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Saturday, 7 May 2011

Today the Alternative Vote Campaign is in Mass Denial

Yesterday the Alternative Vote proposal was decisively rejected, by a two to one majority.

And today the supporters of the proposal are in mass denial.

Excuses are being deployed; blame is being apportioned; bad faith and knavish tricks are being alleged.

But the one reason which cannot be admitted is the rather obvious one: that people looked at the proposal and, er, did not actually want it...



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38 comments:

Sandrine Lopez said...

You're quite right. Assuming there was no trickery at the polls themselves (I'd like to think everything was above board) then people did stick with better the devil they know, and they think FPTP has got them the government they want. For now, that is.

Andy said...

The No2AV are the "mass denial" group. They've banded together to impose a "mass denial" of a fairer voting system to people with minority views. All I really wanted is a fair representation in parliament and now that will always be denied to me. The UK electoral system has now been firmly cemented back in the 19th century - a very sad reflection on so-called British fair-play...

patrickhadfield said...

I don't think we're in denial over that: no one really; positivley wanted AV - not even Nick Clegg. It was however a more fair system than FPTP. Most AV supporters, including me, saw it as a step towards a more proportional system.

PeteBlanchard said...

To a certain extent, you're right. But I think the Yes campaign lost because it was up against human nature & its instinctive resistance to change and didn't deliver. All the No folk really had to do was sit back & do nothing.

Anthony Smith said...

"But the one reason which cannot be admitted is the rather obvious one: that people looked at the proposal and, er, did not actually want it..."

That's certainly a possibility: it's possible that people genuinely understood what AV is and what difference it would make. But it's also possible that they didn't. Perhaps even likely.

John Fitzpatrick said...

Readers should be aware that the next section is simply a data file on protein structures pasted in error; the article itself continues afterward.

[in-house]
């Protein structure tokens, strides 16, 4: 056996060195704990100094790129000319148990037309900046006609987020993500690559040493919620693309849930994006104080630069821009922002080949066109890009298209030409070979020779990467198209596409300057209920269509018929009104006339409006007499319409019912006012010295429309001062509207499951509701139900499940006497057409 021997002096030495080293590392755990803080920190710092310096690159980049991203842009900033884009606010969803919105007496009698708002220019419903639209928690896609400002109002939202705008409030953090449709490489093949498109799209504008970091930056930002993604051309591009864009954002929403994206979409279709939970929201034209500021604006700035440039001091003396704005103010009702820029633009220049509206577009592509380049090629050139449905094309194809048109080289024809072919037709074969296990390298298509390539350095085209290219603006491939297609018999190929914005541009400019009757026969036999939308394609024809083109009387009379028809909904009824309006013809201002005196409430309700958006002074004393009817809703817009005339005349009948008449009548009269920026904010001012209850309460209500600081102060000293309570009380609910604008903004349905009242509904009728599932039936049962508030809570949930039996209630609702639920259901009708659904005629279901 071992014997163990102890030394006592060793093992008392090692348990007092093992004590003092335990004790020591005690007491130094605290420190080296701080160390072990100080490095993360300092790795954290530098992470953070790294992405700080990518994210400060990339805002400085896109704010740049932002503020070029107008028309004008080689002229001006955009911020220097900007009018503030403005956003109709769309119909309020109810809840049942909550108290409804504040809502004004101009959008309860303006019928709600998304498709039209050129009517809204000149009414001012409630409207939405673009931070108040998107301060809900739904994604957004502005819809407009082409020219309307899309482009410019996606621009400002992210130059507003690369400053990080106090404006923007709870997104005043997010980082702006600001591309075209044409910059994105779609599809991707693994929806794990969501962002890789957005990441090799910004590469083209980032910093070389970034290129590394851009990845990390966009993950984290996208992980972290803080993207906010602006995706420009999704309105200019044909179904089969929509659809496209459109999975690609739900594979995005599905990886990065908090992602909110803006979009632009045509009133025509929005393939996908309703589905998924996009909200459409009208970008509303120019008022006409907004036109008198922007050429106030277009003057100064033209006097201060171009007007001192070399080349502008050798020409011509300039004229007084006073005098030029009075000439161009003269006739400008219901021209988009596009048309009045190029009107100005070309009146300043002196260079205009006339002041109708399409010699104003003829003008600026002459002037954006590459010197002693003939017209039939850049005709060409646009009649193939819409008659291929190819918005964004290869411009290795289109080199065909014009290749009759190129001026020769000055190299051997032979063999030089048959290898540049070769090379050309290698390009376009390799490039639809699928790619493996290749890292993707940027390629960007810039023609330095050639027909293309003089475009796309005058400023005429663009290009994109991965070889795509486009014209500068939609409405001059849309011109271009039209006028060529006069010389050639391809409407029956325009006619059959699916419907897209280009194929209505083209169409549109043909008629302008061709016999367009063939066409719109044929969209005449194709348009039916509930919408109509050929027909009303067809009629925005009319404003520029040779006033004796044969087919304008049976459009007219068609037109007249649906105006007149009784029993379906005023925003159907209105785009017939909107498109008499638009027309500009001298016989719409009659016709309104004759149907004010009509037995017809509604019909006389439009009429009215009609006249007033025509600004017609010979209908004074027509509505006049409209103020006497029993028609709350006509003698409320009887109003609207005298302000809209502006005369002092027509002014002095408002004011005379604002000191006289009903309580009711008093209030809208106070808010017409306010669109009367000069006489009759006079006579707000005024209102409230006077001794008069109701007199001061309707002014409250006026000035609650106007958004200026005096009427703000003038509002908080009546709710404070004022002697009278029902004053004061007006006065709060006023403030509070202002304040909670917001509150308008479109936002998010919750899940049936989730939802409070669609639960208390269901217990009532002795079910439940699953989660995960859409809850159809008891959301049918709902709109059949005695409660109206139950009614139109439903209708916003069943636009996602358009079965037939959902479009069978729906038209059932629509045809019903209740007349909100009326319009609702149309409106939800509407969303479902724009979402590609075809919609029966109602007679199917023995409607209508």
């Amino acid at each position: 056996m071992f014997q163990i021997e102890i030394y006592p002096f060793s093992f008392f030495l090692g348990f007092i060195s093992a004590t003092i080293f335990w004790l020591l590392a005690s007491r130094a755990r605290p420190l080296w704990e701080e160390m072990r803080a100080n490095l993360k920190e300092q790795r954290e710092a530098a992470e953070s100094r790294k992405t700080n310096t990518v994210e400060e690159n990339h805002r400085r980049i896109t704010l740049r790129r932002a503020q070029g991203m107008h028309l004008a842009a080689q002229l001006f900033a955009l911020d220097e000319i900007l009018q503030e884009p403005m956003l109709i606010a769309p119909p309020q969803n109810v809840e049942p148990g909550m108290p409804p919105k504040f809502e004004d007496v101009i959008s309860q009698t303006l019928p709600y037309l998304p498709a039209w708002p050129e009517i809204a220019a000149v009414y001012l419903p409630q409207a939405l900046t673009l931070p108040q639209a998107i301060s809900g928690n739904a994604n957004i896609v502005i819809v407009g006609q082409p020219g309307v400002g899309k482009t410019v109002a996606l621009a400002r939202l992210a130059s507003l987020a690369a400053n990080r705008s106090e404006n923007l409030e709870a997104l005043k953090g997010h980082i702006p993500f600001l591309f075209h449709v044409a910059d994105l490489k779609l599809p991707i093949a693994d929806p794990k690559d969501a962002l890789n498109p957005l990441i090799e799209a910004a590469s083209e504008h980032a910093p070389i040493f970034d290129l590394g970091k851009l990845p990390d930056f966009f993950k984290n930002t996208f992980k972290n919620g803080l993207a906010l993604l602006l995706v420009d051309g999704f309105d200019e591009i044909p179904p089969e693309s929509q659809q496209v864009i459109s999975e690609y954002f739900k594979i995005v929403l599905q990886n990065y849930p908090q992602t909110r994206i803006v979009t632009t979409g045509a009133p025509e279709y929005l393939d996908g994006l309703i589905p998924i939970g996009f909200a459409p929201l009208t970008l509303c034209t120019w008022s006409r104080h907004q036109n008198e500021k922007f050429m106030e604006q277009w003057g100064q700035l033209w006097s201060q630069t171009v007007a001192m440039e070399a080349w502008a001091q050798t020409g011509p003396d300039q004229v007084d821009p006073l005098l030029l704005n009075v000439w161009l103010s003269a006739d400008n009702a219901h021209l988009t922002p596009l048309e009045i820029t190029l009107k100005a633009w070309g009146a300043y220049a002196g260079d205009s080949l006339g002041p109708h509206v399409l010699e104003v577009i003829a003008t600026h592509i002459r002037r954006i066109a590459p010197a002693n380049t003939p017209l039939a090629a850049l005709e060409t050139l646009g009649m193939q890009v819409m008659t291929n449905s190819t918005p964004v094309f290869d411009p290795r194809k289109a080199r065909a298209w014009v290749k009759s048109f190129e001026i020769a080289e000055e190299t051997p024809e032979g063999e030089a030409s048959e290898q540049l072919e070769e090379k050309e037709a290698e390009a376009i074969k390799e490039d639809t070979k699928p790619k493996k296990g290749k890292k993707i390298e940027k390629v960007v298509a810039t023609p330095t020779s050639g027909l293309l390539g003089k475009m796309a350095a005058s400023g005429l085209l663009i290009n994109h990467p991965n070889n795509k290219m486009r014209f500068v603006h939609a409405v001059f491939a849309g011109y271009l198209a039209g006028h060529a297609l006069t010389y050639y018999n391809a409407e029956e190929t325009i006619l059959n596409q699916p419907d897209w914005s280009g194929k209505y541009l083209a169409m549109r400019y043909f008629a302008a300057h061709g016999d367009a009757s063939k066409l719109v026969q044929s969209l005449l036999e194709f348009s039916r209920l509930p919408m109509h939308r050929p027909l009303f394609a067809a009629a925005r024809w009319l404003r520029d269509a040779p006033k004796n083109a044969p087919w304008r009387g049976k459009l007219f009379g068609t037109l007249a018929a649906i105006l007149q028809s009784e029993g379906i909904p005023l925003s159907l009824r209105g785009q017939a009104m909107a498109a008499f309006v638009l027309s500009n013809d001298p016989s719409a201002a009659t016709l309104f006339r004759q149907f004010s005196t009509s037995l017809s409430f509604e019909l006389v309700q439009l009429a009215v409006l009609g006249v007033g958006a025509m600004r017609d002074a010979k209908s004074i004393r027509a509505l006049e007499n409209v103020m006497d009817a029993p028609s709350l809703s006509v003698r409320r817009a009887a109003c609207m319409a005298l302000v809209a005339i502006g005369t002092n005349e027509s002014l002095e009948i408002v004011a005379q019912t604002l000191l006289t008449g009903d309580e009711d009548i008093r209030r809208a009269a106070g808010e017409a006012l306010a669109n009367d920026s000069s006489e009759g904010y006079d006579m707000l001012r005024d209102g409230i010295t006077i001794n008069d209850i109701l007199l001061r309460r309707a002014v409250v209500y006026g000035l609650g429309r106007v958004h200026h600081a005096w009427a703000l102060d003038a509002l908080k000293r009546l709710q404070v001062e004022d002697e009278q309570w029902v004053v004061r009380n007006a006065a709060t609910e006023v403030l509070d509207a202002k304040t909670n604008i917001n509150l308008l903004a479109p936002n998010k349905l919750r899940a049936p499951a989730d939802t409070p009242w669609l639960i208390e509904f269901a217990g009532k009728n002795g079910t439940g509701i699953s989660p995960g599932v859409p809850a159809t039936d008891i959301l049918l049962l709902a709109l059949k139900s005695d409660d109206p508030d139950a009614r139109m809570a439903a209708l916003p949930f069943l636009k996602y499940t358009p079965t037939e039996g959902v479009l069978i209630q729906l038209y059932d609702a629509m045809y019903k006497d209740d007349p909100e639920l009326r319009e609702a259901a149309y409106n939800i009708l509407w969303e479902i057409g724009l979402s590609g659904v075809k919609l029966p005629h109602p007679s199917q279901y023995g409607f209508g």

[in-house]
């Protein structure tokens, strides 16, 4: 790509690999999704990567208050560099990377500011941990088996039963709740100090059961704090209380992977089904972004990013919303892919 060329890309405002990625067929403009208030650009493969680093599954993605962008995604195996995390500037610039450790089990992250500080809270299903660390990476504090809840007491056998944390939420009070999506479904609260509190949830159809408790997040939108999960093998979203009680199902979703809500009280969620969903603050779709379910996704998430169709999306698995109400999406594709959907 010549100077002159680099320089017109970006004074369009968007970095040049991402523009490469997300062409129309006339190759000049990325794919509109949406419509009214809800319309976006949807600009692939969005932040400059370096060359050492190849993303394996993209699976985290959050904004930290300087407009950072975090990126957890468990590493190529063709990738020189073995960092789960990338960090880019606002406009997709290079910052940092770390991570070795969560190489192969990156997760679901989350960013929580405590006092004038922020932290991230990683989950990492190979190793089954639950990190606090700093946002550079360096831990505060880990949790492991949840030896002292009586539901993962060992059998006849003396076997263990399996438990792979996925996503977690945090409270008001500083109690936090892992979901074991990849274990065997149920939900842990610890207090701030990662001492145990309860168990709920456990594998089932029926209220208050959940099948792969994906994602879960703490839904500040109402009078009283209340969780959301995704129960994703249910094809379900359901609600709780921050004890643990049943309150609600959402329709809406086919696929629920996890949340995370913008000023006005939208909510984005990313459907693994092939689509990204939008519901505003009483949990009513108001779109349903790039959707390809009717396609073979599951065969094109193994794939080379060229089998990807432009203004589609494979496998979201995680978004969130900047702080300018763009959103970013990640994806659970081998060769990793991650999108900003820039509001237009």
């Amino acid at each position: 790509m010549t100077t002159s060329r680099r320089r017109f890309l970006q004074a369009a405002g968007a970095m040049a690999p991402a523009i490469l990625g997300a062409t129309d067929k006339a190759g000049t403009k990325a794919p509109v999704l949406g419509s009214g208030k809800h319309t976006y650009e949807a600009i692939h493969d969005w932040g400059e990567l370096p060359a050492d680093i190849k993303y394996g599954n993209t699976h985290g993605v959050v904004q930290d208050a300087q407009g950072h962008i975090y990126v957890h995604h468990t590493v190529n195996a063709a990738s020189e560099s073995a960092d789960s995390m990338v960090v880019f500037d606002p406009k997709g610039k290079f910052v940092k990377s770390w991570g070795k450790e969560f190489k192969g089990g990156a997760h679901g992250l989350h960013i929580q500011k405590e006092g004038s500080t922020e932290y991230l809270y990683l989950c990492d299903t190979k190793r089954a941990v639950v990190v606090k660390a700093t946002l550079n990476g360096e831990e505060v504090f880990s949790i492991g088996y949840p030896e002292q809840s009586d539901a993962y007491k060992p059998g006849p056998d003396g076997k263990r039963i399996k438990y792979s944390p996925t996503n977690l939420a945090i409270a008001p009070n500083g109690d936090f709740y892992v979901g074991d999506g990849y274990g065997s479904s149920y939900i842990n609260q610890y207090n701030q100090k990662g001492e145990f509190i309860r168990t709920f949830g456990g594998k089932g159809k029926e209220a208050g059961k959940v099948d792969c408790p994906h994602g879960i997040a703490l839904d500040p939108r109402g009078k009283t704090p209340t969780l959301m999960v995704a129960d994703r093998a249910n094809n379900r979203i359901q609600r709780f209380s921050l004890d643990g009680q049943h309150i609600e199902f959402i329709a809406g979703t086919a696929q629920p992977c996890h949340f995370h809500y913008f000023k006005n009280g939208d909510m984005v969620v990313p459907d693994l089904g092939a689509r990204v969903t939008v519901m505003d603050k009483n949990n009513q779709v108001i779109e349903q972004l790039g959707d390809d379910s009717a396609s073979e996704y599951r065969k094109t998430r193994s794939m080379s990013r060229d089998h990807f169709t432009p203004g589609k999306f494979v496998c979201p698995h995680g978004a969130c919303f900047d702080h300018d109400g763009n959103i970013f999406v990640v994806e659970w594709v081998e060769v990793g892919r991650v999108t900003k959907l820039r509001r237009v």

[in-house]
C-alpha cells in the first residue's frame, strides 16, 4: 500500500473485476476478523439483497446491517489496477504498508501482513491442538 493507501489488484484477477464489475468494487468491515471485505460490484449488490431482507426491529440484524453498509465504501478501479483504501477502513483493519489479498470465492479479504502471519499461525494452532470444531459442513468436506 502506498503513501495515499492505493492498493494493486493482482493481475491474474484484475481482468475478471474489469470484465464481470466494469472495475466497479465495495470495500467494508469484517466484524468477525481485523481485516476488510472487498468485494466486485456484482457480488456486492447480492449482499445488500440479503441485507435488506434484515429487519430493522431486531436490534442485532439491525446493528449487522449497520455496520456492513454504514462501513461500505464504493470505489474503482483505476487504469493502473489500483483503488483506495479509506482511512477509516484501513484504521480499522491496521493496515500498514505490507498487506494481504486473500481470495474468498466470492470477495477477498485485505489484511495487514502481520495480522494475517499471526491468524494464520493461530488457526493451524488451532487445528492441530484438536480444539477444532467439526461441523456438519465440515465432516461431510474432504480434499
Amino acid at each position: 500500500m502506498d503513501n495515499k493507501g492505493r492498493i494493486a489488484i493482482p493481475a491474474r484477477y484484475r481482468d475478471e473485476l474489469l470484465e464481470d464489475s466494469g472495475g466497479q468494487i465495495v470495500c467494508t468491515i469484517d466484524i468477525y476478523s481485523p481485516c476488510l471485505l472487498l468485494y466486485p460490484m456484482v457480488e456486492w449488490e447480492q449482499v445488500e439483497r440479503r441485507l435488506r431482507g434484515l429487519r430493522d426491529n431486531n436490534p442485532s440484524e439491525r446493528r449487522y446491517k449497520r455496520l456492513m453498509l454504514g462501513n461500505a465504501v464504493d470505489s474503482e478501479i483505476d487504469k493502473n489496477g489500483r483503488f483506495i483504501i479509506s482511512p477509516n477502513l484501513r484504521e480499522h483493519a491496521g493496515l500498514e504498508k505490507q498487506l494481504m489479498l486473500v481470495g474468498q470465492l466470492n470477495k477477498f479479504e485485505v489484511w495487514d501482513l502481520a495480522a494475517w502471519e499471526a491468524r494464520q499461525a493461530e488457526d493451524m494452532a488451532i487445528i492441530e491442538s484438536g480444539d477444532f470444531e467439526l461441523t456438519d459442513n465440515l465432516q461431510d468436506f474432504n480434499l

Looking at the result, your claim is, erm, obvious. History will show that people voted against AV.

The fact that 58% of people didn't demonstate any choice will not be shown. That is a very significant figure in itself.

However, claims from some quarters that this was a vote against electoral reform demonstratres just as much denial. To conclude that electoral reform is not wanted or that FPTP is the preferred system is misguided. The question asked do we want to reform the system using AV, and the result was no.

I would be very interested in the result if the question was simply:

"Do you want to change our current electoral system?"

Sandrine Lopez said...

I do wonder though, how many politicians allegedly in favour of AV (like Nick Clegg and Ed Balls) will now distance themselves from the losing opinion... or just quietly hope everyone else will forget?

TK said...

I suspect people would be prepared for change if it was a good change. AV was fairer but over-complicated and poorly presented.

catdownunder said...

Consider yourselves fortunate it failed. Seriously. I have talked this over long and hard with senior members of the Australian Electoral Commission and they admit that any AV system is open to fraud.
In Australia we have a compulsory AV system. Attendance at the ballot box is compulsory. Nobody can force you to vote but, if you then choose to do, you MUST place a number in every square. If your candidate does not win your vote will flow to the candidate you have marked "2" and so on. You may totally oppose the policies of that next candidate but if you want your first vote to count you must preference that candidate.